Tuesday, November 9, 2021

Scatter Terrain - Corn Cribs

While I am not able to work directly on the WOJE scenario book, I am doing my level best to work around it. I am trying to figure out what would be useful scatter terrain for it.

One item I decided to attempt is a Corn Crib. These are described as a "long structures are narrow at the bottom with sides that taper outward at the top and are usually sided with narrow slats nailed on either vertically or horizontally. A shed or gable roof, a door at one or both ends, and a couple of small doors high up just under the eaves on one side complete the thing. The building is usually in a dilapidated and run-down condition, teetering on posts set in the ground, leaning one way or the other, and at serious risk of toppling over." (source)

The same post also offers some more useful information on the Corn Crib: "The recommended size for a small corncrib was 4 feet across the bottom with sides about 6 feet high and tapering outward to a width at the top of 6 feet. With those dimensions, one could figure on space for about 25 bushels per foot of length (cribs were built in varying lengths depending upon the anticipated storage requirements). These long, narrow cribs had either gable or shed roofs and sometimes were built with vertical outside walls.

Corncribs were set 1 to 2 feet above the surface of the ground on wooden, stone or concrete piers, each of which was capped with a metal shield to deter rodents from climbing them. Wooden slats measuring 1 inch by 3 inches were nailed to the sides vertically, diagonally or horizontally, and spaced about 1 inch apart. An entrance door was placed at one end and smaller doors were placed under the eaves on one side; corn could be shoveled through those when filling the crib. On really long cribs, the interior was sometimes divided into separate bins and additional entrance doors were required. When mechanical elevators became common, hatches were often cut into the roof for filling. Corn was removed through small doors cut into the side at floor level, or sometimes through the entrance door.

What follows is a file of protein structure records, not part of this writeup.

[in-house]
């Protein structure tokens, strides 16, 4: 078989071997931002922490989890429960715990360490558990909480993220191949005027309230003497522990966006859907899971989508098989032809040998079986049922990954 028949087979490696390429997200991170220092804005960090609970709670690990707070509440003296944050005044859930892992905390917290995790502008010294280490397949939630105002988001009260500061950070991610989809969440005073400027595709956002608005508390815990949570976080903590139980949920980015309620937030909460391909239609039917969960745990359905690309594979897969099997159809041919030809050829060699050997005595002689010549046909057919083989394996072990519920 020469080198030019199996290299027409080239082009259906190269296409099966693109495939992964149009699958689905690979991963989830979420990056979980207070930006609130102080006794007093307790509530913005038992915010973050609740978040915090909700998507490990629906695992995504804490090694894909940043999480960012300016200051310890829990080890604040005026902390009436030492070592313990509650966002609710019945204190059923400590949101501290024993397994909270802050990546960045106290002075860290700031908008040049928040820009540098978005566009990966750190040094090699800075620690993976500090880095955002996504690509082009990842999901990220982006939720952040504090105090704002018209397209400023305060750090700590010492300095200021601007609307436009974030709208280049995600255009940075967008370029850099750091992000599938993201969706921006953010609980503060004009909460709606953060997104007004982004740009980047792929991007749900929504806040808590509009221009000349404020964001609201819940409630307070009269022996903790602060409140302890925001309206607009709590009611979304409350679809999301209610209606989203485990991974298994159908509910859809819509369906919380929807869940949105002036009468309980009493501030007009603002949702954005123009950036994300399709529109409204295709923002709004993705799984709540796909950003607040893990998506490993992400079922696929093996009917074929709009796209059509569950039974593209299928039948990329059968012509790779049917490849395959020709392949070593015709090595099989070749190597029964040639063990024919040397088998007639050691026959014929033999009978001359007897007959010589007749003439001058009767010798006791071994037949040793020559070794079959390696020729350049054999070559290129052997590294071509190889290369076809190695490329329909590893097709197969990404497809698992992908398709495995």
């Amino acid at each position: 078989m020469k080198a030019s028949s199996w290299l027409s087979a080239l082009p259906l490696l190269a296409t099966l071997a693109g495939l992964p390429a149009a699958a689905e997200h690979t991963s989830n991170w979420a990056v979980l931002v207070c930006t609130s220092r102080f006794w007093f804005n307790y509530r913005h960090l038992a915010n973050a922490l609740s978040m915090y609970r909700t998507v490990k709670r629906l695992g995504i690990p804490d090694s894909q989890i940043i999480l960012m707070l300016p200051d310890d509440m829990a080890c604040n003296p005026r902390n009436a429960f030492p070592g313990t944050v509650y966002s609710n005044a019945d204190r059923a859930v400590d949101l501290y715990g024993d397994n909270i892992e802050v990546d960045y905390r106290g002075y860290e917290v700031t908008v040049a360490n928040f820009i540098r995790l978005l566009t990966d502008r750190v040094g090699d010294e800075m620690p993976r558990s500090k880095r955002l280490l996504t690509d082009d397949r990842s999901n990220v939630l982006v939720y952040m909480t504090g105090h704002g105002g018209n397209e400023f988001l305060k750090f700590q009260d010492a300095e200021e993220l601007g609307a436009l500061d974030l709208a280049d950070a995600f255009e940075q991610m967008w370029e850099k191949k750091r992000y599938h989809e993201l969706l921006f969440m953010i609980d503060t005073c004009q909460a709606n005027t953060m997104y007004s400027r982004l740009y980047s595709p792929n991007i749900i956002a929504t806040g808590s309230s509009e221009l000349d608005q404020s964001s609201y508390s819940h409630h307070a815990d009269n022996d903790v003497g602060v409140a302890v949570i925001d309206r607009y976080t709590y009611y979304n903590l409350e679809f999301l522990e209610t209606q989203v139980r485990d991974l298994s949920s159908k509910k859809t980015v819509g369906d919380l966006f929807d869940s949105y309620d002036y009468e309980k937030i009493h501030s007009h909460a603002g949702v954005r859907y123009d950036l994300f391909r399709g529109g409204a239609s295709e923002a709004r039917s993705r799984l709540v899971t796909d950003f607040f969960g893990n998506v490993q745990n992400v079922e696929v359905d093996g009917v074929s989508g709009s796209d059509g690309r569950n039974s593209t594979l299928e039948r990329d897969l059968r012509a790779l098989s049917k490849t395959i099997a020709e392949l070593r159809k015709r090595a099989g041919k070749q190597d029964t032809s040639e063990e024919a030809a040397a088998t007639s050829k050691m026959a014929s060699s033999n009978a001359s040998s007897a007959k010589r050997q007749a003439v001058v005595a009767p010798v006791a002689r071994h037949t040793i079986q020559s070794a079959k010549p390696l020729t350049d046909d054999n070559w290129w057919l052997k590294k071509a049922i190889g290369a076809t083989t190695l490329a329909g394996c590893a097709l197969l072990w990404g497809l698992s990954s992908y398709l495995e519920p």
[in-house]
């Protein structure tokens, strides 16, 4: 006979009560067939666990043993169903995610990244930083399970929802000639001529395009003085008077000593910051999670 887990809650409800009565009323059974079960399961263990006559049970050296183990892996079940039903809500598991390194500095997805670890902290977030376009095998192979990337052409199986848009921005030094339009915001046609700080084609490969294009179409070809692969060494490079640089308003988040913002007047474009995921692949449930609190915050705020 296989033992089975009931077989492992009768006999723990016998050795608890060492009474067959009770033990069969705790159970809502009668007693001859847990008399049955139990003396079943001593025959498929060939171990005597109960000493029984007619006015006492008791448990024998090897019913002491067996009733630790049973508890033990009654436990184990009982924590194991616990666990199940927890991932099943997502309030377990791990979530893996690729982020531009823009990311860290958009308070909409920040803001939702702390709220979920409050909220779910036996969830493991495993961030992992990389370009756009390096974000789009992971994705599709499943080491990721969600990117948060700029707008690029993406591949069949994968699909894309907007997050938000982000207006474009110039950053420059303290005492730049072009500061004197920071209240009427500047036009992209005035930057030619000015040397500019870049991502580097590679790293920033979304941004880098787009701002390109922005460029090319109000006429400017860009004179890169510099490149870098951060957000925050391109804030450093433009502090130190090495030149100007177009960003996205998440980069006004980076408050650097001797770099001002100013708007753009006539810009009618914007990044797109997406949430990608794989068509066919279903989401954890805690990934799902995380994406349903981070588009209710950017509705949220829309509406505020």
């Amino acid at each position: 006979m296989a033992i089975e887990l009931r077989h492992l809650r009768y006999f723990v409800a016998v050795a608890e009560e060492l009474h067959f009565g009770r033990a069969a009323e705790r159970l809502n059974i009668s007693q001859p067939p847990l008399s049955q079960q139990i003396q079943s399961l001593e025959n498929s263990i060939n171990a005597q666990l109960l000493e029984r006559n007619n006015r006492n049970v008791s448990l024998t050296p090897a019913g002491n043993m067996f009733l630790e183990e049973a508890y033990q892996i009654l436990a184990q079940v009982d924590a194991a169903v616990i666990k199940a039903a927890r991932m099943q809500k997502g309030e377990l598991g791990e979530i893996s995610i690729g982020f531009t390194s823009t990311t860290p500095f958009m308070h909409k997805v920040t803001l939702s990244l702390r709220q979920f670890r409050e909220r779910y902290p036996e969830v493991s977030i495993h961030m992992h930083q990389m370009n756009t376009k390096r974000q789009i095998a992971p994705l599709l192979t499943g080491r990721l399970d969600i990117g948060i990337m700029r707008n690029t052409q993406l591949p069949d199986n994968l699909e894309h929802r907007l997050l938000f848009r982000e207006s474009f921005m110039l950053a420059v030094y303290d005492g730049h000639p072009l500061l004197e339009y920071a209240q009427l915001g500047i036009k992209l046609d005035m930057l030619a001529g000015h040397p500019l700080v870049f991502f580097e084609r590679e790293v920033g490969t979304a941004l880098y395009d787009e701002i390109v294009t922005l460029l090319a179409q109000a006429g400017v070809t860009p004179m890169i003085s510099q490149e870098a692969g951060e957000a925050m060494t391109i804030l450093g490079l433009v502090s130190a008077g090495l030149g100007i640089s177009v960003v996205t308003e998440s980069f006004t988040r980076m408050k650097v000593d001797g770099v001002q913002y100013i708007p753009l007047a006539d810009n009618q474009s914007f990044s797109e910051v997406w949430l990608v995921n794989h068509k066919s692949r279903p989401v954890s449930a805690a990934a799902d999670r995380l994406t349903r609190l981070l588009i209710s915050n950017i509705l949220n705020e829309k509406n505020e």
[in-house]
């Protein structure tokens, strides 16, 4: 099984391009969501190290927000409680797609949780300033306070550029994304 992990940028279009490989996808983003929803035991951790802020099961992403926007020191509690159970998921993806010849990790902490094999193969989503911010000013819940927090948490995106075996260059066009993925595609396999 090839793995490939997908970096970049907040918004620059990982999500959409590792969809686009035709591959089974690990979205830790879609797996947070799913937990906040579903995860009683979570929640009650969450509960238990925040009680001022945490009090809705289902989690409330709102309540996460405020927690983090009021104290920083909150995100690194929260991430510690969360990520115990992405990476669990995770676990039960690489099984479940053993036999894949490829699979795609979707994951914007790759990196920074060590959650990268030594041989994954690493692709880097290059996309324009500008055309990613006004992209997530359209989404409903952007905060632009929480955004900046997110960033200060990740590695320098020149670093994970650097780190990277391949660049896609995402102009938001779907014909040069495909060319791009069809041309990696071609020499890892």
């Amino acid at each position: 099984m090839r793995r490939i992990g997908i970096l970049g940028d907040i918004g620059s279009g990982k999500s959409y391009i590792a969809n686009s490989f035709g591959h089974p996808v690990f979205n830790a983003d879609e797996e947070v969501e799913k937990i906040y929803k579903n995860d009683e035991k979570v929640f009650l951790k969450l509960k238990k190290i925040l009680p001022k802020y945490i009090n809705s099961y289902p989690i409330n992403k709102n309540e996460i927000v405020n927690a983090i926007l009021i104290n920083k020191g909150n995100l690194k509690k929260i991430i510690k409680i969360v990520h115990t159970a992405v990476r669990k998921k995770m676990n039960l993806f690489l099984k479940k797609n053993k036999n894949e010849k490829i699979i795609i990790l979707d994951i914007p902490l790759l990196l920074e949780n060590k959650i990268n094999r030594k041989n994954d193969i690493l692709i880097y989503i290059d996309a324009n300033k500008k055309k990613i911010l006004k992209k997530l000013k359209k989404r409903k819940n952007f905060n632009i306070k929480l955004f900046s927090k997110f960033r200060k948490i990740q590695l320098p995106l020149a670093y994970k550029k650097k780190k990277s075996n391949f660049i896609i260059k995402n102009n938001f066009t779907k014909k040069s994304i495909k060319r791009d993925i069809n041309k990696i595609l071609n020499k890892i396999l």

Wide overhanging eaves and the tapered sides kept all but driving rain from penetrating the sides, while the narrowness of the building and the 1-inch space between the siding boards allowed adequate air circulation to completely dry the grain.

The battle against field mice and rats was constant. Sheet metal guards on post tops helped, and some farmers covered the lower side of their cribs with hardware cloth to further deter the pesky little beasties, but some would always find their way in."

The motivation for a corn crib is derived from a statement in Major Thomas Young's narrative of the Battle of Hammond's Store. He desribes an incident where a young rebel is chasing down a fleeing Tory. "the little fellow charging around a crib after a Tory." While it is not definitive that this describes a corn crib, they were common place in the area. I have picked two to model. One is from a post card found on line and another is from a site in North Carolina. The North Carolina one is a larger structure that would be appropriate to a larger farm while the smaller could be used almost anywhere for the AWI or ACW.

These are the two that I am attempting to model.

I have the basics of the small one complete. Once they are done they will be added to the payHip site to download. I am placing the 3d models in a pay what you want bucket. They are scaled to 1/100 or 15mm but can be shrunk or grown as needed in your slicer software. You can check out what I have done so far here on my PayHip Store. This is the work in progress shot of the small Corn Crib.

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